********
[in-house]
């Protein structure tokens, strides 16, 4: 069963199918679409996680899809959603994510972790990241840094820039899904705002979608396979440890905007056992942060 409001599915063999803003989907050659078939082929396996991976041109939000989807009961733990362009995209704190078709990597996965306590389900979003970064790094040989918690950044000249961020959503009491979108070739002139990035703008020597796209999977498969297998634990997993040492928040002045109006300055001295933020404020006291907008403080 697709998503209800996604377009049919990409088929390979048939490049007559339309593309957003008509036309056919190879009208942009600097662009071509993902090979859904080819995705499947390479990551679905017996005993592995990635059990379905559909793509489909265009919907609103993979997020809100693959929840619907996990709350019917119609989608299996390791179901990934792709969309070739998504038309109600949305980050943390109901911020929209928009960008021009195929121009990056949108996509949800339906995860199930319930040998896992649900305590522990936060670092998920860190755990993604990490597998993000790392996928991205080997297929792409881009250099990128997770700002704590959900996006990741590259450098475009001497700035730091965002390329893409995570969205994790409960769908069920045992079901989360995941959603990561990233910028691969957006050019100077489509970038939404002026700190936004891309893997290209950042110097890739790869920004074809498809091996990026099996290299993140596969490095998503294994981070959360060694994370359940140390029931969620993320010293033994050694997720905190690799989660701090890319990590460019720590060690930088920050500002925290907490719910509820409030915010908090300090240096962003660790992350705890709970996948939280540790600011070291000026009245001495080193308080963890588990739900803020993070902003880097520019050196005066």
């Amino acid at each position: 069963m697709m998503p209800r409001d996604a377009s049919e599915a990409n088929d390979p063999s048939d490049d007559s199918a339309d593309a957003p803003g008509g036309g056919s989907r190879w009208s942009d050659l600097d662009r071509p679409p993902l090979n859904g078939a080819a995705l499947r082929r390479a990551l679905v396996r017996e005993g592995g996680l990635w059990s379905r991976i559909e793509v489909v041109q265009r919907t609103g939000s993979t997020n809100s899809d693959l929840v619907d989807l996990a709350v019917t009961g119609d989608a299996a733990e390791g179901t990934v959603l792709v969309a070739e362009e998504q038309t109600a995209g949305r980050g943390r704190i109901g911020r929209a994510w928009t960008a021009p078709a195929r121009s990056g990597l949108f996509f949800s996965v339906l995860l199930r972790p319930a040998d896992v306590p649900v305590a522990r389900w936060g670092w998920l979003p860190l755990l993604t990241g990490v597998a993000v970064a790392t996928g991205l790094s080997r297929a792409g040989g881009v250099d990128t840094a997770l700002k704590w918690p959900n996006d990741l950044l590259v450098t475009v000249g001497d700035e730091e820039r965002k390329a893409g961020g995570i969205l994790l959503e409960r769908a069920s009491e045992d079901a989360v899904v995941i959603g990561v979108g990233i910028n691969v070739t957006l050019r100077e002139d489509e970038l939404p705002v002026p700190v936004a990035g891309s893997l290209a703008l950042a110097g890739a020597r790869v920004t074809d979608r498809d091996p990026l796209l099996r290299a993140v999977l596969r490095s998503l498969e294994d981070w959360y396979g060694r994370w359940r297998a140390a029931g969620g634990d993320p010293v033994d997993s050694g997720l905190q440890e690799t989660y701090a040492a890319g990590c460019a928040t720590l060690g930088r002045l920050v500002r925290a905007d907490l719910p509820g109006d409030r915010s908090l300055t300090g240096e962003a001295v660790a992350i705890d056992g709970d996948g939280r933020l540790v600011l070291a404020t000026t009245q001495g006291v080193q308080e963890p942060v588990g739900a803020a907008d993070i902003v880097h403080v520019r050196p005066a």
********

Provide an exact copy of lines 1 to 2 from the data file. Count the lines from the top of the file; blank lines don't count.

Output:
[in-house]
């Protein structure tokens, strides 16, 4: 069963199918679409996680899809959603994510972790990241840094820039899904705002979608396979440890905007056992942060 409001599915063999803003989907050659078939082929396996991976041109939000989807009961733990362009995209704190078709990597996965306590389900979003970064790094040989918690950044000249961020959503009491979108070739002139990035703008020597796209999977498969297998634990997993040492928040002045109006300055001295933020404020006291907008403080 697709998503209800996604377009049919990409088929390979048939490049007559339309593309957003008509036309056919190879009208942009600097662009071509993902090979859904080819995705499947390479990551679905017996005993592995990635059990379905559909793509489909265009919907609103993979997020809100693959929840619907996990709350019917119609989608299996390791179901990934792709969309070739998504038309109600949305980050943390109901911020929209928009960008021009195929121009990056949108996509949800339906995860199930319930040998896992649900305590522990936060670092998920860190755990993604990490597998993000790392996928991205080997297929792409881009250099990128997770700002704590959900996006990741590259450098475009001497700035730091965002390329893409995570969205994790409960769908069920045992079901989360995941959603990561990233910028691969957006050019100077489509970038939404002026700190936004891309893997290209950042110097890739790869920004074809498809091996990026099996290299993140596969490095998503294994981070959360060694994370359940140390029931969620993320010293033994050694997720905190690799989660701090890319990590460019720590060690930088920050500002925290907490719910509820409030915010908090300090240096962003660790992350705890709970996948939280540790600011070291000026009245001495080193308080963890588990739900803020993070902003880097520019050196005066």